And sure the folks of both are lunatics.
But in this parallel my best pretence is,
That mortals visit both to find their senses :
To this strange spot, rakes, macaronies, cits,
Come thronging to collect their scattered wits.
The gay coquette, who ogles all the day,
Comes here at night, and goes a prude away.
Hither the affected city dame advancing,
Who sighs for operas and doats on dancing,
Taught by our art, her ridicule to pause on,
Quits the Ballet, and calls for Nancy Dawson.
The gamester, too, whose wit's all high or low,
Oft risks his fortune on one desperate throw,
Comes here to saunter, having made his bets,
Finds his lost senses out and
The Mohawk, too, with angry phrases stored-
As “Damme, Sir!” and “Sir, I wear a sword !"-
Here lessoned for a while, and hence retreating,
Goes out, affronts his man, and takes a beating.
Here come the sons of scandal and of news,
But find no sense—for they had none to lose.
Of all the tribe here wanting an adviser,
Our Author's the least likely to grow wiser;
Has he not seen how you your favour place
On sentimental queens and lords in lace ?
Without a star, a coronet, or garter,
How can the piece expect or hope for quarter ?
No high-life scenes, no sentiment: the creature
Still stoops among the low to copy nature.
Yes, he's far gone : and yet some pity fix,
The English laws forbid to punish lunatics.?
SHE STOOPS TO CONQUER.” WELL, having Stooped to Conquer with success, And gained a husband without aid from dress, Still as a barmaid, I could wish it too, As I have conquered him, to conquer you: 1 This epilogue was given in manuscript by Dr. Goldsmith to Dr. Percy, Bishop of D re; but for what comedy it was intended is not remembered.
LINES ATTRIBUTED TO DR. GOLDSMITH.
And let me say, for all your resolution,
That pretty barmaids have done execution.
Our life is all a play, composed to please,
« We have our exits and our entrances.'
The first Act shows the simple country maid,
Harmless and young, of every thing afraid ;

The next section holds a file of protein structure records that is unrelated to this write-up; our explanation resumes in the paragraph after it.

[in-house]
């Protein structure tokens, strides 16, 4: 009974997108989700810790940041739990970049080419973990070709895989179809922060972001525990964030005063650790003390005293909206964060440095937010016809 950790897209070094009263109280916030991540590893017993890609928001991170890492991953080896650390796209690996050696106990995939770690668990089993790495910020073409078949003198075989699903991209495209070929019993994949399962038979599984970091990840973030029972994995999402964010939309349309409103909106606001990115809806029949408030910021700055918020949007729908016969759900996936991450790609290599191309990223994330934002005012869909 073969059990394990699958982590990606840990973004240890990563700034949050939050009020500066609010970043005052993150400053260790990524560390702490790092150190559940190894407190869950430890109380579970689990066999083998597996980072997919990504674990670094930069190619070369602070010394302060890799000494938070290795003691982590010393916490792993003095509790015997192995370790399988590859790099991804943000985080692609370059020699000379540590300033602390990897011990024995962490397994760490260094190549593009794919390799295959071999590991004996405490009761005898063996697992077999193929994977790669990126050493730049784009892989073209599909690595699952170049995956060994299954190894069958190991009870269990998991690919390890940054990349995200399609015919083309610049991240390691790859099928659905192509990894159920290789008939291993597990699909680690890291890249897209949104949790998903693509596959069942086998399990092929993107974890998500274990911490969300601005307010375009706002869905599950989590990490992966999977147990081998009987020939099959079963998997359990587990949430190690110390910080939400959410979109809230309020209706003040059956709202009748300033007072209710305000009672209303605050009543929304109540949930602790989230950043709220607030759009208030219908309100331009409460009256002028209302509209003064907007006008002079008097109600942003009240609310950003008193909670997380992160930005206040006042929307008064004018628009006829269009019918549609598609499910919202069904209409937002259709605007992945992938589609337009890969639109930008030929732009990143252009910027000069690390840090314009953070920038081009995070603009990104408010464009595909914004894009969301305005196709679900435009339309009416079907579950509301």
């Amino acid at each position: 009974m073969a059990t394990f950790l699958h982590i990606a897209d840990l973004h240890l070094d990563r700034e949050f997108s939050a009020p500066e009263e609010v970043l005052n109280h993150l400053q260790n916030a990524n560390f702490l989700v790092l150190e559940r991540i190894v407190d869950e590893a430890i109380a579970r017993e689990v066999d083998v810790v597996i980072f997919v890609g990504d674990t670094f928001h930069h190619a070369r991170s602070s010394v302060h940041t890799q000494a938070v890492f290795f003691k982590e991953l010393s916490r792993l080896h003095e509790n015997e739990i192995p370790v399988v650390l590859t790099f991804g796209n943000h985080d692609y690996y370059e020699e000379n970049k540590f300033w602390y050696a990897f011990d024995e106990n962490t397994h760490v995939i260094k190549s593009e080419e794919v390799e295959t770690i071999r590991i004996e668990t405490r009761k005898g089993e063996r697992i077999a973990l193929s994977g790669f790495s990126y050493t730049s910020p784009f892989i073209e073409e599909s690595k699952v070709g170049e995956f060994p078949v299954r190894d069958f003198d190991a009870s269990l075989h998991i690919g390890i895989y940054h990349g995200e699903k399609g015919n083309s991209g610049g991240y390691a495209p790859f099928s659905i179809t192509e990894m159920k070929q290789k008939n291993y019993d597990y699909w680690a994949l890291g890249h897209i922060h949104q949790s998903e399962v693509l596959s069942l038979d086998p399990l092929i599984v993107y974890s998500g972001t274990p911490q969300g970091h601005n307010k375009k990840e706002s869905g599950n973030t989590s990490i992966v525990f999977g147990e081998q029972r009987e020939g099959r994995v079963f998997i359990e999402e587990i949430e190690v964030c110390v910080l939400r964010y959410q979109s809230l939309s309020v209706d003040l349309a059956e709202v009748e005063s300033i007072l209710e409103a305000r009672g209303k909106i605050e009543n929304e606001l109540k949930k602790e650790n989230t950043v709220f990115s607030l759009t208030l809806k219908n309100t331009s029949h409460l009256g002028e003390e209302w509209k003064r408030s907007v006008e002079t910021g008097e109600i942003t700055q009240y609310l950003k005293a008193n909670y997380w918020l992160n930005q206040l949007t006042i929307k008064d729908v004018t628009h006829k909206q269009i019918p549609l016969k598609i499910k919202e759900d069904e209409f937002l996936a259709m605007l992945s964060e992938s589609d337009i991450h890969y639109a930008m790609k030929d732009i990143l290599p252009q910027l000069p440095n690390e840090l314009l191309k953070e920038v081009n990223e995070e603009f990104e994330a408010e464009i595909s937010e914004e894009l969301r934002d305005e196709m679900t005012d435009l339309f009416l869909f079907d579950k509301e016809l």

Blushes when hired, and with unmeaning action,
'I hopes as how to give you satisfaction.
Her second Act displays a livelier scene-
The unblushing barmaid of a country inn,
Who whisks about the house, at market caters,
Talks loud, coquets the guests, and scolds the waiters.
Next the scene shifts to town, and there she soars,
The chop-house toast of ogling connoisseurs.
On 'squires and cits she there displays her arts,
And on the gridiron broils her lovers' hearts
And as she smiles, her triumphs to complete,
Even common-councilmen forget to eat.
The fourth Act shows her wedded to the 'squire,
And madam now begins to hold it higher;
Pretends to taste, at operas cries caro,
And quits her Nancy Dawson for Che faro;
Dotes upon dancing, and in all her pride,
Swims round the room the Heinel of Cheapside;
Ogles and leers with artificial skill,
'Till having lost in age the power to kill,
She sits all night at cards, and ogles at spadille.
Such, through our lives, the eventful history~
The fifth and last Act still remains for me.
The barmaid now for your protection prays ;
Turns female barrister, and pleads for Bayes.
LINES ATTRIBUTED TO DR. GOLDSMITH, INSERTED IN THE MORNING CHRONICLE OF APRIL 3, 1800. E’EN have you seen, bathed in the morning dew,
The budding rose its infant bloom display; When first its virgin tints unfold to view,
It shrinks, and scarcely trusts the blaze of day: So soft, so delicate, so sweet she came,
Youth's damask glow just dawning on her cheek; I gazed, I sighed, I caught the tender flame,
Felt the fond pang, and drooped with passion weak.